Wednesday Afternoon/Evening: A potent upper-level low will trek across New Mexico on the day Wednesday. As the upper-level low moves into Texas, convection should begin to develop across western Oklahoma and western Texas along the dryline by early Wednesday afternoon (not much convection should occur across the Southern Plains prior to noon on Wednesday because of a relatively strong CAP in place).
Due to the plentiful daytime heating, deep moisture, decent shear and very cold temps aloft, rapid development and intense convection is likely after 4:00PM Central (west of I-35). The main threats initially will be very large hail (larger than baseballs). The tornado threat may increase near the I-35 corridor around 7:00PM Central as the lower-levels of the atmosphere become slightly more favorable to support tornadoes; however, at the same time, it appears the storm-mode should transition to more of a linear nature (not isolated)–which could hinder tornado potential. The damaging wind threat will increase across eastern Texas during the nighttime hours tomorrow. Regardless, there is a tornado threat tomorrow afternoon across Texas and Oklahoma.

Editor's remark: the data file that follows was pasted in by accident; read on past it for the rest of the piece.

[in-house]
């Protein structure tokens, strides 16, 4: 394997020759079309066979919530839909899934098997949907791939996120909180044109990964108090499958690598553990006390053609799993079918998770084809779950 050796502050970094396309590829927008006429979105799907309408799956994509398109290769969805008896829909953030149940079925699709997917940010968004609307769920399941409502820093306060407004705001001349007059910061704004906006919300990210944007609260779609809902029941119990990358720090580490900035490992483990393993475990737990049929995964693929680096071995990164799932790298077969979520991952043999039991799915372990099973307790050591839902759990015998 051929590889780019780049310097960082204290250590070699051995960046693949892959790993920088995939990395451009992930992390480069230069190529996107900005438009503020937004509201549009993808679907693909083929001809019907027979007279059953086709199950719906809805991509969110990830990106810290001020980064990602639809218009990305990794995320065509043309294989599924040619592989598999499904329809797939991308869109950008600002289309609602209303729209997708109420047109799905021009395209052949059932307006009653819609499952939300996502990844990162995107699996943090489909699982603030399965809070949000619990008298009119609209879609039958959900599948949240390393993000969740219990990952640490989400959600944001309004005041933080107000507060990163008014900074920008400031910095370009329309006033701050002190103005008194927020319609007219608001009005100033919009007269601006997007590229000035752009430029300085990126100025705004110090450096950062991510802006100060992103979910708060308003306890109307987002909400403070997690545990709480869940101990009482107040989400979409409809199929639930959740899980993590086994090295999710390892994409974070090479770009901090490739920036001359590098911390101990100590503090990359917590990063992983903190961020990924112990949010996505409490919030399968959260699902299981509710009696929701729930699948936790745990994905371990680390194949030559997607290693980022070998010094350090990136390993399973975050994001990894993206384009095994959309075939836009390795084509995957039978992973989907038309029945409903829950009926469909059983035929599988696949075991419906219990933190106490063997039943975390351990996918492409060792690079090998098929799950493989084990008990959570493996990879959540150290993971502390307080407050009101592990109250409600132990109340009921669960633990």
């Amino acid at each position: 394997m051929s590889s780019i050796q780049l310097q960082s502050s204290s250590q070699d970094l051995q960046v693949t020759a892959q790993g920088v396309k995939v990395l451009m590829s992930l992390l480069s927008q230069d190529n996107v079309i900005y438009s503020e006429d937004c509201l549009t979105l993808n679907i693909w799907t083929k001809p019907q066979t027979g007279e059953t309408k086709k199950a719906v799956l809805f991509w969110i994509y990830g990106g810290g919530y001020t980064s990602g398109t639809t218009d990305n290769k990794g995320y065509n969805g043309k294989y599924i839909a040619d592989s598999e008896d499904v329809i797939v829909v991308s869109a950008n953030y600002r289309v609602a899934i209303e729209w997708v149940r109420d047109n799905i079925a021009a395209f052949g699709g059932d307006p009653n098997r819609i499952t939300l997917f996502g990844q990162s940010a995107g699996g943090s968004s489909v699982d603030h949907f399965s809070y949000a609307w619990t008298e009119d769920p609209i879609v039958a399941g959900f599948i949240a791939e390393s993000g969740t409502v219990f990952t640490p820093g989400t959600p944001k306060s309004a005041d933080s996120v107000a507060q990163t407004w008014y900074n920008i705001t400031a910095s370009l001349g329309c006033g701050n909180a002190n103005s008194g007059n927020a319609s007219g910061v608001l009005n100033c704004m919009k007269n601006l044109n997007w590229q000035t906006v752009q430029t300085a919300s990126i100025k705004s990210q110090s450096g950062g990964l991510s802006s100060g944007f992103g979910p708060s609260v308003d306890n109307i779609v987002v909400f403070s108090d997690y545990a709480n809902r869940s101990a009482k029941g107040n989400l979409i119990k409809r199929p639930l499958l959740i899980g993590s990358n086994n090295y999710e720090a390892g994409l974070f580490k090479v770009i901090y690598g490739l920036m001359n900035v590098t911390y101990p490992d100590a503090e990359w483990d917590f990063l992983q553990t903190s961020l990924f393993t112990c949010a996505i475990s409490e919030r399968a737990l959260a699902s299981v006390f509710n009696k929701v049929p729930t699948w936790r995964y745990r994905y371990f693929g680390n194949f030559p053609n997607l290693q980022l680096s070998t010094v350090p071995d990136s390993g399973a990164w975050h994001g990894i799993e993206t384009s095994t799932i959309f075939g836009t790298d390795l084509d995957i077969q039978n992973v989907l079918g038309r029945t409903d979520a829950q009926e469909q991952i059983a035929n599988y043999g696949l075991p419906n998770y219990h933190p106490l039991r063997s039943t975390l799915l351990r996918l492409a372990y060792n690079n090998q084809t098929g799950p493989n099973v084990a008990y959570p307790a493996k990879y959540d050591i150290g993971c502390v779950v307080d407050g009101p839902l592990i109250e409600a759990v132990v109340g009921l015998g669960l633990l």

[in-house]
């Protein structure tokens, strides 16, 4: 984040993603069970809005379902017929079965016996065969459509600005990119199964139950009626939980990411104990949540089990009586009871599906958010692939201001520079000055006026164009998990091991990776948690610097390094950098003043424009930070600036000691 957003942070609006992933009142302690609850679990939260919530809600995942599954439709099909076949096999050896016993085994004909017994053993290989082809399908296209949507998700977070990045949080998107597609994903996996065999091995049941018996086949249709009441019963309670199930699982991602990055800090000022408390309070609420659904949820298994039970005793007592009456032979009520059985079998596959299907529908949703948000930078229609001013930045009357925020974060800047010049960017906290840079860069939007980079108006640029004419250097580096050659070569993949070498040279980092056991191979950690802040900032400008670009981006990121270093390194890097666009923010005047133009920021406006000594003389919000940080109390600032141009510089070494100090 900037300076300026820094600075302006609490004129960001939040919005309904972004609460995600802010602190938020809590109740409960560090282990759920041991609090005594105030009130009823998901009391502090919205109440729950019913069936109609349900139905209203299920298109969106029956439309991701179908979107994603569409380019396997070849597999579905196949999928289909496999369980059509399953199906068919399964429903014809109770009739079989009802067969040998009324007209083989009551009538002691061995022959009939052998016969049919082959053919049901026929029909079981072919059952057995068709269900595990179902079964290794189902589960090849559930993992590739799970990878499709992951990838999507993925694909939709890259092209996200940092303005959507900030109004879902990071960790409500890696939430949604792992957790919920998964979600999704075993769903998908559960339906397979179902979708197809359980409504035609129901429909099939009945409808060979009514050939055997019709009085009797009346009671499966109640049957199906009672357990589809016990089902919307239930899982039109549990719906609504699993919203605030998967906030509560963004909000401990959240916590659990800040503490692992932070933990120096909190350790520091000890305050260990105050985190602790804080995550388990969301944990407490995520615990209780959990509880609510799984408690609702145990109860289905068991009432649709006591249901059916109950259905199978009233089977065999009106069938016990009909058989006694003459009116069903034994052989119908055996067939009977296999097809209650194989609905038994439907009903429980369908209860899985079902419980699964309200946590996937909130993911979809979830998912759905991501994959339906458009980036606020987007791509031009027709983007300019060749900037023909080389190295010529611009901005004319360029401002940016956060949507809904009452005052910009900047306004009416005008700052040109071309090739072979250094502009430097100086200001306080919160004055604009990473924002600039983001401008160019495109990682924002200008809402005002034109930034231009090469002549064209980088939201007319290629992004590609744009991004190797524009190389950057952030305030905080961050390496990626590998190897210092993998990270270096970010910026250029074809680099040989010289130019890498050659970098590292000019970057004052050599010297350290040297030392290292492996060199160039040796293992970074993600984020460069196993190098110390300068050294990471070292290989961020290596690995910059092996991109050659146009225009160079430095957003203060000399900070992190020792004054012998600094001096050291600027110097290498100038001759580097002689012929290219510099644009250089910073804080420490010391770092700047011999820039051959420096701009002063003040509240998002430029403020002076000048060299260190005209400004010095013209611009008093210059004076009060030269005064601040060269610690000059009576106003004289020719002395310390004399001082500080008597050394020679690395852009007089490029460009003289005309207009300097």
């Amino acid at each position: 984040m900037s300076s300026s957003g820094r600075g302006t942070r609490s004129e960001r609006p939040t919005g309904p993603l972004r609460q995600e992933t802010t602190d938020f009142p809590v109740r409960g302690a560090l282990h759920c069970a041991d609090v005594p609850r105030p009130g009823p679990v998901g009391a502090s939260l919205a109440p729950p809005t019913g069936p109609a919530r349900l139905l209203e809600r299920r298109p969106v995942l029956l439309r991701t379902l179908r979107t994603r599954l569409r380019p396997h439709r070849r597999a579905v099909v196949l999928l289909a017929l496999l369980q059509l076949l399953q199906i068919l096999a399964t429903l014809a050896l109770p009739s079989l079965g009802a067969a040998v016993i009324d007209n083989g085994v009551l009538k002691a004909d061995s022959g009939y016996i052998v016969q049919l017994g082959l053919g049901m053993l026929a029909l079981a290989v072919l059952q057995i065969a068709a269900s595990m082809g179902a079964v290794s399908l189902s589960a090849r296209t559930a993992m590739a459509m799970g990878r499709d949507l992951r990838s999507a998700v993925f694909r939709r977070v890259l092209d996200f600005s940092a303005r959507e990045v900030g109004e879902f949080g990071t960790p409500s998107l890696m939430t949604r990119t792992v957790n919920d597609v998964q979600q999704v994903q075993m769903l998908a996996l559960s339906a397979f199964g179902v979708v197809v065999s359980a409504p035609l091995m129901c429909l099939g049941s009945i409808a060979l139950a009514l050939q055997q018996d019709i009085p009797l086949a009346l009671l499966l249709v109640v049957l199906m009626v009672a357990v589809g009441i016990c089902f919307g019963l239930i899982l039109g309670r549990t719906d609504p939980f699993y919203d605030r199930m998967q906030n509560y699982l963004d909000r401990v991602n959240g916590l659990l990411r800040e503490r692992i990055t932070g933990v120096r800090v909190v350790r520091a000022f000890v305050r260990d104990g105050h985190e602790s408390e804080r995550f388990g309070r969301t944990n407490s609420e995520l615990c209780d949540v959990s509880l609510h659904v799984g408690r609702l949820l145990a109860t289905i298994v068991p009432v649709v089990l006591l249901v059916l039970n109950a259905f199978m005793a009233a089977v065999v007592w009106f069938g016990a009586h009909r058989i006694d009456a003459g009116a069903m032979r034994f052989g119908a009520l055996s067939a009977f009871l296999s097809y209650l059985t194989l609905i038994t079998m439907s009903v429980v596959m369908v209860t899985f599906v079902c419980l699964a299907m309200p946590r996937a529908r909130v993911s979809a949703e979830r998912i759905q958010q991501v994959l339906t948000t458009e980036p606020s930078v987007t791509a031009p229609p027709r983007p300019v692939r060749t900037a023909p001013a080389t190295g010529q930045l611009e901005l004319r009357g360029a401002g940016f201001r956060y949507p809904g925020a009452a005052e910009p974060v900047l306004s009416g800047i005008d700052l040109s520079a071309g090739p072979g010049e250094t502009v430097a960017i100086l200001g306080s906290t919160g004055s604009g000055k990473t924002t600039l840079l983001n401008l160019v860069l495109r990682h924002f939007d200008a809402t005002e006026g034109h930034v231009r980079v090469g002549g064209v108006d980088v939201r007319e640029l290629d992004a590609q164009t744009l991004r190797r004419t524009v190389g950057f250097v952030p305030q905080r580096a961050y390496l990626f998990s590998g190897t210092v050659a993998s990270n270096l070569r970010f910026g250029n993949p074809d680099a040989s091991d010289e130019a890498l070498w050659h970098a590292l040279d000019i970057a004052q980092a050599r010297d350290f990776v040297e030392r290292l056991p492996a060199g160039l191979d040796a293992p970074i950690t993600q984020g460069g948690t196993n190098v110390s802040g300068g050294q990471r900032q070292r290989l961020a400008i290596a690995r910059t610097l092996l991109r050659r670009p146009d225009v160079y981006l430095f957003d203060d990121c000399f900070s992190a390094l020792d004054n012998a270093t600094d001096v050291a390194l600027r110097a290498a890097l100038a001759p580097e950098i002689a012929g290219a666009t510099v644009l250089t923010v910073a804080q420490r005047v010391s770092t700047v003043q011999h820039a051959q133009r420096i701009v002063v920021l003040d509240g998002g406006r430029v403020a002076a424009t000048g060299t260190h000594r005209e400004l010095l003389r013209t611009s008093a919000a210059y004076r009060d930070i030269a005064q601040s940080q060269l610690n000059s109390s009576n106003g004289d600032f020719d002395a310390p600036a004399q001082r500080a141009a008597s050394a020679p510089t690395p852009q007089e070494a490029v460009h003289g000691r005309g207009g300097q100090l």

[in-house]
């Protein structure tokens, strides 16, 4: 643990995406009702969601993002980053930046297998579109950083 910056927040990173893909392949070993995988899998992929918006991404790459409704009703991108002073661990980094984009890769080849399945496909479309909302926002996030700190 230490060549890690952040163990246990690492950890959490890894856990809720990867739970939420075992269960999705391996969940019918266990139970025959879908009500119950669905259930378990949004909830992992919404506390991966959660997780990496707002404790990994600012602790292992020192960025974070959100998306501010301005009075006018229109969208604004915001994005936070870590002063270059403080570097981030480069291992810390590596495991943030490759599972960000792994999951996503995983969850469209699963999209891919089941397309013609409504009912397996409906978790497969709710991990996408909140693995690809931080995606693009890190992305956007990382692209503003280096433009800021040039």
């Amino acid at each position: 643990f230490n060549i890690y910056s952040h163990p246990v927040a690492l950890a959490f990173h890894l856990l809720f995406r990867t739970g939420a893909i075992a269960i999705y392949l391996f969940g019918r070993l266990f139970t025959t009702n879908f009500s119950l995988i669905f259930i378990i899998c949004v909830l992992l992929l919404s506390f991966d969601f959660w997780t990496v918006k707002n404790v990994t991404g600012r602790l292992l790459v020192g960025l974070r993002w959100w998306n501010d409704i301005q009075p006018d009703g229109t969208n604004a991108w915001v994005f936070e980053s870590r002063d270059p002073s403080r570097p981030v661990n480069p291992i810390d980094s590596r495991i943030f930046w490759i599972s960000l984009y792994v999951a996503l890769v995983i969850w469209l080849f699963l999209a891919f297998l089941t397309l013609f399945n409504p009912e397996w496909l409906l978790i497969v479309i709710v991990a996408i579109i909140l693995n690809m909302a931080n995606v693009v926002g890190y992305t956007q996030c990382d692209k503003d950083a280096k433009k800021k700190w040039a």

The aforementioned variables has led the Storm Prediction Center (SPC) to place a large part of Texas and Oklahoma in a risk for severe thunderstorms. An enhanced risk extends from southern Kansas, through central/eastern Oklahoma, down into northern and central Texas. Surrounding the enhanced risk is a slight and marginal risk (see Fig. 1 & 2). The enhanced risk is where the most widespread and damaging thunderstorms are likely but severe weather is possible in and around the slight and marginal areas.
The severe threat will shift east on Thursday and Friday. Matthew will have a detailed article outlining the severe threat for the South and Southeast, later tomorrow.
Christopher Nunley is Meteorologist on Firsthand Weather, Lecturer in the Department of Geosciences at Mississippi State University (MSU), and a PhD Candidate (Earth and Atmospheric Sciences) at MSU. He earned his M.S. in Applied Meteorology at MSU, was an Assistant Cross Country Coach and taught at the University of North Texas, and was a Broadcast Meteorologist at KTEN-TV (just north of Dallas, Texas). Christopher’s main focus lies within teaching and inspiring prospective meteorology students, atmospheric research to further our understanding of atmospheric processes, and forecasting and analyzing extreme weather events to help save lives!